Another personal pique of mine is when the author vicariously lives out through her female protagonist what is obviously her own personal fantasy, the ability of the heroine to never exercise and eat enough junk food to make a normal human female enormously overweight and seriously unhealthy while maintaining a gorgeous, slender figure and glowing health. This particular heroine seems to live off cookies, chocolate, ice cream, pizza, and massively fattening Italian pastas.

In a similar, standard cliche of romance novels, that the hero must have a ripped physique, Jackson is certainly described in that way. However, he too has an unearned beautiful body. He also never exercises in any way.

Another irritating, automatic-pilot phrase that far too many romance authors unthinkingly include in their stories unfortunately appears in this novel: Jackson refers to his blond-haired, blue-eyed daughter as an "all-American girl," which is a subtly racist term that I would love to see romance authors (and makers of dolls for children) dump forever. The implication of that obnoxious term is that anyone who is not as white as white can be is only partly American or, worse, not a "real" American.

All in all, though, in spite of these issues, which most readers probably won't even notice, fans of pleasant, lightly dramatic, Harlequin American type romance novels will probably enjoy this book. Because that is not specifically my cup of tea, I am not grading this book down for being what it is. What I see as cliche are classic, expected tropes that fans of this particular genre expect and demand.

I grade this book as follows:

Heroine: 4

Hero: 3

Subcharacters: 4

Setting: 3

Romance Plot: 3

Child Plot: 4

Dog Plot: 5

Writing: 3

Overall: 4

Monday, May 28, 2018

Book Review: The Perfect League by Maggie Dallen

The Perfect League Cover G-rated, young-adult (YA) contemporary romance

The Perfect League (Briarwood High #3) by Maggie Dallen

Reading Level: Young Adult
Release Date: April 27, 2018
Pages: 160 pages
Source: Purchase
Reviewed By: Kate McMurry

This is a G-rated, young-adult (YA) contemporary romance between two 16-year-old, high school juniors. There is no on-stage, underage drinking, drugs, smoking, cussing or sex. It is told in first-person point of view (POV), alternating between the POV of the heroine, Juliette, and the hero, Connor, in alternating, clearly labeled chapters.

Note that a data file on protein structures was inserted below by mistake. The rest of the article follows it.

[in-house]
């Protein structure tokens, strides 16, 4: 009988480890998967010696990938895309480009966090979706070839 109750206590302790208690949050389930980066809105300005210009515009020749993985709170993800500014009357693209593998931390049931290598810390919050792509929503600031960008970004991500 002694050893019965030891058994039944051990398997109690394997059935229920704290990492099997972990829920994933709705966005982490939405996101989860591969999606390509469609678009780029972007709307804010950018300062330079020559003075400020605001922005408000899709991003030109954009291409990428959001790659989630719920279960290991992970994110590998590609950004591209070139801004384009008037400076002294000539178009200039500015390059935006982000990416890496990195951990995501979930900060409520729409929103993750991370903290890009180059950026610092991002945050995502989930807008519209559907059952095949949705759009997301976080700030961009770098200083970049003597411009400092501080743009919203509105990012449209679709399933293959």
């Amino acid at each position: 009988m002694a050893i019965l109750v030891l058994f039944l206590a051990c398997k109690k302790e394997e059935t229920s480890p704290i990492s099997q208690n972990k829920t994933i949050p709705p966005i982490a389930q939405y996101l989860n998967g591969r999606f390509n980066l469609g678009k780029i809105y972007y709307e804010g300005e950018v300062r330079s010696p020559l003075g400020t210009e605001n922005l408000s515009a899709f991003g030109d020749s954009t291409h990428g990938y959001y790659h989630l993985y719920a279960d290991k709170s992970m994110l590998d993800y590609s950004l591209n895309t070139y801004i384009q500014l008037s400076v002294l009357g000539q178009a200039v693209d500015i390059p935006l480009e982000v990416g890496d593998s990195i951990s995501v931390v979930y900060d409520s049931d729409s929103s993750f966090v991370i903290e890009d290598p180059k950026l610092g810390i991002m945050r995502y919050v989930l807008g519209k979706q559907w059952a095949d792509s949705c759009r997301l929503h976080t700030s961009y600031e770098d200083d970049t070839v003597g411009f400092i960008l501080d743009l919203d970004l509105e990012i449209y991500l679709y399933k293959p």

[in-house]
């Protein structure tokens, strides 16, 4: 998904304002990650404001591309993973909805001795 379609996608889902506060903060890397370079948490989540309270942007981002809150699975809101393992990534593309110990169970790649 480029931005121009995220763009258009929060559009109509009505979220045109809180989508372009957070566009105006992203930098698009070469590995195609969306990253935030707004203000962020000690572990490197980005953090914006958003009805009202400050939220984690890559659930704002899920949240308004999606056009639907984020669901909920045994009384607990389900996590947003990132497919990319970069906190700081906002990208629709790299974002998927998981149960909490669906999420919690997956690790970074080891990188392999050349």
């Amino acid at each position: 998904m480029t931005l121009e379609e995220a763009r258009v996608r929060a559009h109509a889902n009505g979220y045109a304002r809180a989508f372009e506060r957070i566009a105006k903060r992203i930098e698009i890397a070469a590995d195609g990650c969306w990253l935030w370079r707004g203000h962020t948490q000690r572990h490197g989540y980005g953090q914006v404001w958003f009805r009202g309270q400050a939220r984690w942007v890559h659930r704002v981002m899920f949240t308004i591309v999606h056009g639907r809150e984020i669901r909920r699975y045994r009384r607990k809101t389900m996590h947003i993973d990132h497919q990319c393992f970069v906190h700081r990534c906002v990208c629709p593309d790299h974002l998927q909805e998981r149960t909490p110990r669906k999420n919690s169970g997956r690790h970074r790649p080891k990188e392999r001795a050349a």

The "bad boy" (which is how the heroine refers to him) hero Connor is a handsome, brooding, loner type who is very tall, and who has massive muscles, in spite of his never having participated in sports or ever having lifted weights. (I freely admit that unearned male muscles is a pet peeve of mine in any romance novel, not just this one, right up there with heroines who eat with the appetite of a 600-pound sumo wrestler but are only size 2.)

He also has tattoos on his arms that he somehow, somewhere, obtained while very drunk and only age 15, and he miraculously--and not very believably, given that he would have had to go to a legally questionable tattoo parlor to find someone willing to give an intoxicated, underage teenager tattoos--ended up both free of hepatitis and with tattoos that he considers "works of art." This event happened during the previous school year in another town, where he also experienced casual sex with multiple girls. At the start of this story, however, he has been avoiding relationships of all kinds for nearly a year, including friendships as well as romantic or sexual relationships.